I am thrilled to announce that we just released the final version of our Wpf-Ribbonâ„¢ control and it is fantastic if I say so myself 🙂 Here is screen-shot from our RibbonPad sample shipped with the control:

All required functionality from Office 2007 Ribbon UI Design Guidelines is implemented as well as large number of the optional elements. See Wpf-Ribbonâ„¢ web site for complete details:


 So what is special about our Ribbon?

I could muse about functionality and design (and I will at later date ;-)) but after working actively with and looking at the WPF applications and controls I have to single out two things we particularly focused on in Wpf-Ribbonâ„¢ design and development:

  1. Speed and Performance
  2. No new concepts unless absolutely without doubt required

Speed and Performance

There are two things you will notice with the WPF based applications and controls very quickly:

  1. It is fairly quick to create good looking UI with plenty of sparkle, animations and transparency
  2. If you do not pay attention performance can and will quickly degrade

The point #2 cannot be stressed enough. I think that in coming months and years we will see lot of controls and applications being released with poor performance. It is just too easy to add animations, transparency and lot of fancy stuff that brings even powerful machines down to their knees.

Even on my fairly fast Conroe 3 GHz (over-clocked, of course) machine with 2 GB of RAM I’ve seen some WPF UI perform very poorly. Mostly this happens when WPF resorts to software rendering as opposed to hardware assisted rendering, but as with any performance issues there are many ways to cause slowdowns.

To build professional business applications with WPF that is just unacceptable. Most of the machines that business applications run on are not very powerful. Running underperforming applications on such machines is just painful for end-users and ultimately for us developers.

That is why we spent lot of time tuning the Wpf-Ribbonâ„¢ performance and sometimes writing more code so the control actually performs better. As you go through your Wpf-Ribbonâ„¢ evaluation pay attention to this and you will see that Wpf-Ribbonâ„¢ is very smooth in its operation.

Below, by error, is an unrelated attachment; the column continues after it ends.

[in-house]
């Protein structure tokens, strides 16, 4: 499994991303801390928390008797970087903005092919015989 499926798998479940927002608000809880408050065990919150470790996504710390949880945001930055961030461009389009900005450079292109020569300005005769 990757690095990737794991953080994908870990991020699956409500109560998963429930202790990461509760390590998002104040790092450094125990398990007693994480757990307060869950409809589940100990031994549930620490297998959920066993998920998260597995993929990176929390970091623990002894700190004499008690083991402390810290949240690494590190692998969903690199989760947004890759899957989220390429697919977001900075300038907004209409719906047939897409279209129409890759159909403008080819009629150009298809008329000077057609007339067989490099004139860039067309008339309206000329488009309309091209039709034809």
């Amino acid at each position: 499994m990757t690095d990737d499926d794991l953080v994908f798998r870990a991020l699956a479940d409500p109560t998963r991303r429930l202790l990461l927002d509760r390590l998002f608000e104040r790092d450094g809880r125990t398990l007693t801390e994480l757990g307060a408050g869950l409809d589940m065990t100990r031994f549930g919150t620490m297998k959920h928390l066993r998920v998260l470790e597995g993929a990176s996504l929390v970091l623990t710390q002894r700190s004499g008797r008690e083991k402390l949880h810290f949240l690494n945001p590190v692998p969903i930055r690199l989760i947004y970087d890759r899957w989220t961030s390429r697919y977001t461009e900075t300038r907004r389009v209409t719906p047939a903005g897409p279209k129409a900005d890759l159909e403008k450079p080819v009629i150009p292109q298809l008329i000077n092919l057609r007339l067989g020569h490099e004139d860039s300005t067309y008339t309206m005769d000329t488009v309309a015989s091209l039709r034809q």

That, I think, is very important if you are going to use control to build professional business apps.

No new concepts unless absolutely without doubt required

As soon as you start working with WPF you will notice how different it is from Windows Forms and GDI+ and how huge the framework actually is. There is a significant learning curve if you want to create anything that does not fit or goes beyond what is provided with existing framework. You can compare switching to WPF to switching from say VB 6 to Windows Forms and .NET Framework. It is probably even more involved than that.

Our goal with Wpf-Ribbonâ„¢ was to reduce the introduction of new concepts, non standard property and method names etc. so you can get going faster.

For example WPF introduces the HeaderedItemsControl which is used as base class for controls in WPF where you have a control with header, say menu item or TreeViewItem, and child items. HeadearedItemsControl introduces Header property to represent the header and Items collection to represent the child items.

Now it was tempting to invent different/new/cool concepts if you needed something that is little different. For example type of Header property is object type and you think you need string type for button caption. So you say: Sure, no problem I’ll just add Caption or Label property of string type and be done with it… Why even inherit from HeaderedItemsControl since it does not fit your need perfectly? Well not so fast we thought.

Once you start introducing new concepts people have to learn them even if it is just new property name. If you just learned that you use Header property to set the caption of MenuItem or TreeViewItem we thought it is only natural to let you carry that knowledge to our controls as well.

But, what about pesky string type that you need for button text you might say which you need if you want to provide little richer handling for the button titles for example auto word wrapping etc.? Well, with WPF while you can use string type to represent the button caption, but we do not think you should be required to.

We wrote little more code so control is smarter about caption you are using. Our button lets you use strings for button caption and it will provide automatic word wrapping when appropriate, but it also lets you use any other WPF control or content as button label all through the standard Header property you are familiar with. How cool is that?

Now every time you are creating something new you have to introduce new concepts but we tried to really restrain ourselves and see whether there is an existing concept already in framework before inventing one.

So, please head over to our Wpf-Ribbon™ site  http://www.devcomponents.com/wpfribbon/ download trial version, no registration required, play with it and let me know how you like it.

Stay tuned, there is more to come…

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